Rare Find: Quatrefoil Design

An Atlanta blogger discovers a niche as an online retailer

Photograph by Audra Melton

Many blogs have grown out of stores, but Quatrefoil Design is a store that grew out of a blog. Launched last October by Holly Street, author of Things That Inspire, this online venture specializes in hard-to-find intaglios—tiny, cameolike plaster engravings depicting classical scenes and characters. When Street first posted about intaglios back in 2007, framed groupings of the nineteenth-century collectibles were just starting to appear in home and garden magazines and designer showhouses. Street, who writes about interior design, architecture, and art, immediately recognized them as “the perfect combination of sculpture and art.”

An avid “mommy blogger” with an international following, Street considered opening a store. But the former Big Four consultant shied away from the daunting investment of time and money required by bricks and mortar. Leveraging her business and technical experience with her passion for design, she found it relatively easy to enter Internet commerce. She and a friend, whom she jokingly calls her “product consultant,” located an artist and created a line of affordably priced reproductions (from $225, easily half typical showroom prices). In just a few months, the store has garnered upwards of a hundred daily online visitors and revenue in the “significant five figures”—certainly more than Street ever earned off Things That Inspire, which does not accept advertising. She is exploring other product lines, such as architectural renderings, pillows, and calligraphy.

“People feel like they know me because of the blog,” says Street. “The store doesn’t feel like some random, fly-by-night Internet site. They know my aesthetic and my taste.” An “early adopter” who followed blogs back when they were just online diaries, Street attracts some 70,000 site visits monthly—a loyal community that shares her enthusiasm for esoterica such as groin vault ceilings, chevron floors, and encaustic art. “I feel like I was made to blog,” she says, sounding a bit like Julie Powell gushing over Julia Child. “I didn’t have many other people in my everyday life who noticed what kind of faucet was in a bathroom or what kind of knob was on a door, and it was really gratifying to find there are people out there who are interested in some of the things that I’m interested in.” quatrefoildesign.com, thingsthatinspire.net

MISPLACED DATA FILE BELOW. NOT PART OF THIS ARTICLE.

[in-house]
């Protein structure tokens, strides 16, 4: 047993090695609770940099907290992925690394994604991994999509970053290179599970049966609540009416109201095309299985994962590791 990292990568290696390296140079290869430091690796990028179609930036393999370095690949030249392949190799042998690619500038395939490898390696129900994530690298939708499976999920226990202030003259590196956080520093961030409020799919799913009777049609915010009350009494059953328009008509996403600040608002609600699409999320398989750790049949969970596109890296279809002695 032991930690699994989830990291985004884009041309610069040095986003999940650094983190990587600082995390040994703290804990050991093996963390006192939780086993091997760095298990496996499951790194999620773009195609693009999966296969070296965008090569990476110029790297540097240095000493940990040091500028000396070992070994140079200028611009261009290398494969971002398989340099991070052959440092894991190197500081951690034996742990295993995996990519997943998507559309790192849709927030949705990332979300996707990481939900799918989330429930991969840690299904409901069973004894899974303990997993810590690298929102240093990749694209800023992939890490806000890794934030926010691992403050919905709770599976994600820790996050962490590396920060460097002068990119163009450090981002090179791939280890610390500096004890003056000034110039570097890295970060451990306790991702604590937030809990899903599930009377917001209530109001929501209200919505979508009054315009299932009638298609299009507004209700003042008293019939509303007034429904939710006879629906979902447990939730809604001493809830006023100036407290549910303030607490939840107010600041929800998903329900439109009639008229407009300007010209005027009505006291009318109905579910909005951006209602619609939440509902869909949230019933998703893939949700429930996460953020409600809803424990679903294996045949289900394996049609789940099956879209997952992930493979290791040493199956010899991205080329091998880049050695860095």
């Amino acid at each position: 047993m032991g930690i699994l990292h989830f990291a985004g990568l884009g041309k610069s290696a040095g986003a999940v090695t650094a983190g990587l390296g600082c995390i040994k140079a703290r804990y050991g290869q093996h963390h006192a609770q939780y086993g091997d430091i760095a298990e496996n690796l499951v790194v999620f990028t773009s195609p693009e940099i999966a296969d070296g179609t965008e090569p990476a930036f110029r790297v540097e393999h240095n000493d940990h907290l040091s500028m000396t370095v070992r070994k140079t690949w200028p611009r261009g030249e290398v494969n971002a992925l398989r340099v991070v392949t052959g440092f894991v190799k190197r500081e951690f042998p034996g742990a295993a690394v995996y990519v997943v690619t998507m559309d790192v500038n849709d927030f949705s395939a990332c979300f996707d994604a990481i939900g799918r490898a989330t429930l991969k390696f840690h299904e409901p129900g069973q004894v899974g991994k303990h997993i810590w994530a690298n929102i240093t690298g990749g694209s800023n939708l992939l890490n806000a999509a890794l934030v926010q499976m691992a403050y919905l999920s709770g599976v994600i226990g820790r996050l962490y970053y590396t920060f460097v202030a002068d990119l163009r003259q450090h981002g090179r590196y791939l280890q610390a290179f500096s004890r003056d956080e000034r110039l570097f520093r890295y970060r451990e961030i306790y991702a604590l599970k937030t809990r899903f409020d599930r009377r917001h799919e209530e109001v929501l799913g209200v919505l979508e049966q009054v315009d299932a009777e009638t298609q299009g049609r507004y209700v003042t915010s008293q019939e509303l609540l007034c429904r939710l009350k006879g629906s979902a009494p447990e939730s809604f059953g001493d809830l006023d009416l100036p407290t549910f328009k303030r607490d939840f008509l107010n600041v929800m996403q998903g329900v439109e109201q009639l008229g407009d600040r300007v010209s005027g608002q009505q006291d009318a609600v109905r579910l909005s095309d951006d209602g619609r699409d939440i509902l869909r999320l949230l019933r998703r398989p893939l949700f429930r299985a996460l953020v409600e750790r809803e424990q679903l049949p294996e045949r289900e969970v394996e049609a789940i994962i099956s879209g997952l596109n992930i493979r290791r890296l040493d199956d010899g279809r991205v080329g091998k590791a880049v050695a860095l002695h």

Other Great Atlanta Design Blogs
Brilliant Asylum
Well-connected Millie Sloan keeps up with Atlanta’s artists, designers, and retailers. She might write about beloved Georgia artist Lamar Dodd or maybe Jayme Leffler, owner of Armour & Co. Home Emporium. How does New Yorker Tory Burch fit in? Just two degrees of separation: Burch’s spring catalog was shot by Tina Barney, whose work Sloan saw at Fay Gold Gallery. brilliantasylum.blogspot.com

The Peak of Chic
Jennifer Boles’s blog just keeps getting better—whether she’s sharing her own travails with a dated bathroom or drawing inspiration from vintage design magazines. Though obviously on trend, she’s not afraid to champion neglected features such as window valances or linoleum. We especially love classic movie references, such as a recent post on upholstered doors in Lost Horizon. thepeakofchic.com

Style Court
Courtney Barnes’s design blog, online since 2006, has inspired many others and drawn attention from Elle Decor, Domino, and Southern Accents (remember them?). A former docent for the High Museum of Art with a master’s degree in education, Barnes has an eye for inspiring spaces and writes authoritatively about topics from Thai paper to sterling silver. stylecourt.blogspot.com

Mrs. Howard: Personal Shopper
Unlike most retail blogs, this one from two related Galleries of Peachtree Hills shops—Mrs. Howard and Max & Company—offers more useful advice than sales pitch. Regular features such as before and after photos, top ten lists, and Q&As with designer Phoebe Howard temper promotional features on new arrivals. mrshowardpersonalshopper.com

This article originally appeared in our June 2010 issue.